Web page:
99% of wine consumed in the United States is consumed within 48 hours of purchase. That’s a pretty whopping statistic when one considers that in the past ten years alone, wine has more than tripled (probably a lot more by now) in sales across the country. In the Paso Robles, California growing region alone, the number of wineries has increased from around 60 in the year 2000 to over 170 today. Still, the 99% figure hasn’t changed.
It’s no wonder then that most people don’t think too often about what to do with a bottle once they’ve opened it, the simple answer is, they drink it. However, almost every wine drinker finds themselves opening a bottle only to have it half finished and wondering how to keep it fresh for the next day. Most folks simply put the cork back in the bottle, albeit usually upside down because the shape of the cork changed when it was released from its narrow and fermented confines. Still, that can be effective for a few hours.
If the goal is to save the bottle until the next day’s dinner - or even the day after that, one needs a different solution, an elegant solution that allows for all those nuances that were present at the de-corking. And if one has thrown a dinner party, opened a few bottles of wine none of which got emptied, now the difficulties are multiplied. Lots of leftover wine and pouring it down the disposal or pouring it into a pan with tomorrow night’s roast just doesn’t seem right.
Enter the humble wine stopper, so called. Certainly, wine stoppers are nothing new. Everyone has seen a bottle of wine with an attractive or artisan stopper in it and that is the beginning of wisdom for keeping wine around. Too many people treat wine like it’s a bottle of soda or sparkling water, simply putting the cork back in and expecting the wine not to change from one day to the next. The best way to think of wine, however, is as produce, like orange juice or lettuce or something along those lines. Oxygen, which is allowed into a bottle in very small amounts by a cork (called micro-oxygenation), will ultimately be the downfall of a good bottle. Once the bottle is exposed to air on a grander scale, its lifespan has been shortened and acting sooner rather than later will allow the consumer to enjoy the wine.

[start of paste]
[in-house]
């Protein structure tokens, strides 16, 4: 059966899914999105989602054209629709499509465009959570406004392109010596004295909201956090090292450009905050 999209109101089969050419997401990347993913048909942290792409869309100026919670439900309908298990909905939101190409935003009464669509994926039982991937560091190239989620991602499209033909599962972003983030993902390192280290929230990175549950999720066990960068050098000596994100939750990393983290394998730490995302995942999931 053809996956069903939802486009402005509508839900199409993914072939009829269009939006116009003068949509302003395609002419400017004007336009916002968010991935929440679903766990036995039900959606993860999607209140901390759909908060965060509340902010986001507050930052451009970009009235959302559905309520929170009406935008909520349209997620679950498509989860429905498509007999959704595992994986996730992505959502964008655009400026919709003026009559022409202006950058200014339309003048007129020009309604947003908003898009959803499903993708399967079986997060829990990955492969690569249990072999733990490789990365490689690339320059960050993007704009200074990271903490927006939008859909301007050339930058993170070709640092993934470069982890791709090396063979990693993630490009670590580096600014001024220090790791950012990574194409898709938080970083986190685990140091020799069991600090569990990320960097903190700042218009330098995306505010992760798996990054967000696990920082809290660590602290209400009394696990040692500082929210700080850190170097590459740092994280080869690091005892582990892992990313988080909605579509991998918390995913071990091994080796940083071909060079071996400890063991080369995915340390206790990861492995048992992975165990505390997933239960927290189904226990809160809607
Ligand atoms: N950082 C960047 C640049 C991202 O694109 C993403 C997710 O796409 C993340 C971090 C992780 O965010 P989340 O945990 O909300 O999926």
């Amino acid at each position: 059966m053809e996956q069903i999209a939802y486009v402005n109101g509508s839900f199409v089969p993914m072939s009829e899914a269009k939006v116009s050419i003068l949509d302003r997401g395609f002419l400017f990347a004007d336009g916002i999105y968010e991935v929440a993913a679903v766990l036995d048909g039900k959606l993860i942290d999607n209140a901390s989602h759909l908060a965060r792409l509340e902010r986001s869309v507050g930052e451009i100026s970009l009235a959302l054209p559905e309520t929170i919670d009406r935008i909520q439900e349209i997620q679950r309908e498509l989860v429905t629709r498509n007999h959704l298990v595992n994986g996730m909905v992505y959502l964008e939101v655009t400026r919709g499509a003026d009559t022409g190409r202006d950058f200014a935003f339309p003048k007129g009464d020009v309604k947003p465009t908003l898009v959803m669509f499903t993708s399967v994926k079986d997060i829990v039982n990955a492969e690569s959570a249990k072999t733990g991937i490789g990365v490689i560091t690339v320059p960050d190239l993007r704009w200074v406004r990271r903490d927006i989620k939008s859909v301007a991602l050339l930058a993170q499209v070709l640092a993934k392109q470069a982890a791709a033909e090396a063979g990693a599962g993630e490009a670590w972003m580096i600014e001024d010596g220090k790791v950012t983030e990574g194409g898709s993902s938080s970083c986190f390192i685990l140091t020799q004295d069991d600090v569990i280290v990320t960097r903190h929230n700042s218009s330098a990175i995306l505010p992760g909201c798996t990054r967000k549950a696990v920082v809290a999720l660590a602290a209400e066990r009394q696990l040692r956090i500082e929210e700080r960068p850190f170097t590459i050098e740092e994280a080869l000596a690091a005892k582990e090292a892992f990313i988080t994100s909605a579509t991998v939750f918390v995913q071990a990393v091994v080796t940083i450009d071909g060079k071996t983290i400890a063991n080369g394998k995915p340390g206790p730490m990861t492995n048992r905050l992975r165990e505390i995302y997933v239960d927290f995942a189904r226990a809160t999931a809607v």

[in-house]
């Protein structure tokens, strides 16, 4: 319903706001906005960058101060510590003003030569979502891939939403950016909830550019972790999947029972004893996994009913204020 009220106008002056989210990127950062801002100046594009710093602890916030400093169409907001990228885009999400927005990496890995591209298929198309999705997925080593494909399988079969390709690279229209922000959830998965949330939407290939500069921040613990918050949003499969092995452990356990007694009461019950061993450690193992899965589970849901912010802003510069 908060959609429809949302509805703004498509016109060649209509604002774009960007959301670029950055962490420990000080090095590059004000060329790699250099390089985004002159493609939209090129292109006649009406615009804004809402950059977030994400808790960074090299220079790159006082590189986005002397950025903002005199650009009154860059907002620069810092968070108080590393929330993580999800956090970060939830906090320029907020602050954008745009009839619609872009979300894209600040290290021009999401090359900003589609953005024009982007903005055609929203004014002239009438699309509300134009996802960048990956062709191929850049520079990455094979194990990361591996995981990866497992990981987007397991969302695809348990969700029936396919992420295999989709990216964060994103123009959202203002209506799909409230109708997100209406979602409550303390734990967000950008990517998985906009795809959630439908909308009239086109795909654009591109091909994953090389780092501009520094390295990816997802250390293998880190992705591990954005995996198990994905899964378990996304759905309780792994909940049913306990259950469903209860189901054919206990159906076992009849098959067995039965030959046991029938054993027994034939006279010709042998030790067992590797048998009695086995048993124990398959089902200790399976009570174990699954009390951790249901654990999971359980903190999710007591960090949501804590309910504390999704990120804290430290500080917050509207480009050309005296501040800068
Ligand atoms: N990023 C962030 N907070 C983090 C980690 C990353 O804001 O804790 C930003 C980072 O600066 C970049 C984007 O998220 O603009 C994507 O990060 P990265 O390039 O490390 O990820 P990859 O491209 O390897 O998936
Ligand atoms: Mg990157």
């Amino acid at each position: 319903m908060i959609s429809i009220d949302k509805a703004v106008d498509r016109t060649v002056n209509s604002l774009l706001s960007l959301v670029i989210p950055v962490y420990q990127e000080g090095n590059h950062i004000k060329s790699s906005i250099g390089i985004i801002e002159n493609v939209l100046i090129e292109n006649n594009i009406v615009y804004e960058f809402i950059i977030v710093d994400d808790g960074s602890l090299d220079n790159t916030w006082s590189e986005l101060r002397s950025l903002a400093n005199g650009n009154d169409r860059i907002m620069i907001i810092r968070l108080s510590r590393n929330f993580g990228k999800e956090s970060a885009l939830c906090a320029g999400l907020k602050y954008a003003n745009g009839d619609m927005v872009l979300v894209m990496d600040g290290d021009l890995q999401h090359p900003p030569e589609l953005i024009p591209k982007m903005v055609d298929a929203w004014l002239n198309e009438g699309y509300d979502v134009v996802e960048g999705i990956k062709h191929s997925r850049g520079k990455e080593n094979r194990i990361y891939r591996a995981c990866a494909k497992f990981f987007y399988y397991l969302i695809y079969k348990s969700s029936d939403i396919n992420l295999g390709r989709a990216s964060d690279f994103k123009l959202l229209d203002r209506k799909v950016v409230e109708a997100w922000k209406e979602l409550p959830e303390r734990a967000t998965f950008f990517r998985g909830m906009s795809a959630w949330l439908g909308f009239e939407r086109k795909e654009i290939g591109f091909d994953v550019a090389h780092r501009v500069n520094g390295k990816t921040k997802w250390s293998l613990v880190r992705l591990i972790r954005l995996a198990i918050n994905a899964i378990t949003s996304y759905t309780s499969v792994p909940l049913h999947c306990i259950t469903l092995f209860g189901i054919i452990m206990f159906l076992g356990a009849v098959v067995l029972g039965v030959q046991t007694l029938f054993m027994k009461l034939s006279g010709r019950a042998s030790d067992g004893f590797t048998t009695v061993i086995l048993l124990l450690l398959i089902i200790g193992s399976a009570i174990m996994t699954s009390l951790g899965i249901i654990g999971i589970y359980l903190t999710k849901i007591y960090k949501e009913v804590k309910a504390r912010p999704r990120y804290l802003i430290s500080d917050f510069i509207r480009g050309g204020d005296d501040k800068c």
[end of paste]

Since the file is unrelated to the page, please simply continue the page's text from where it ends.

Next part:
The best wine stoppers, then, are the ones that somehow seek to prevent oxygen from taking over the bottle. Most of these systems, and they are systems, work on a vacuum principal, sucking the air out of the bottle and replacing it with an inert or food grade gas such as argon or nitrogen. The best of these can handle more than one bottle and come with valves to allow consumers to pour a glass at a time for as much as two months without significant changes in the taste, mouth-feel, and aroma of the wine. But even without the inert gasses, a simple vacuum pump system with appropriate rubber stoppers can be just as effective and realistically, a good solid hand-crafted stopper that does not allow oxygen into a bottle can save it for as much as three or four days. The price ranges are vast as are the systems that those prices purchase. So, hold tight, here’s a tour of the best ways to stopper your wine.
The best wine stopper helps you preserve your favorite wine when you can't drink the whole bottle. We suggest wine bottle stoppers in a variety of designs to keep your favorite wine safe for drinking.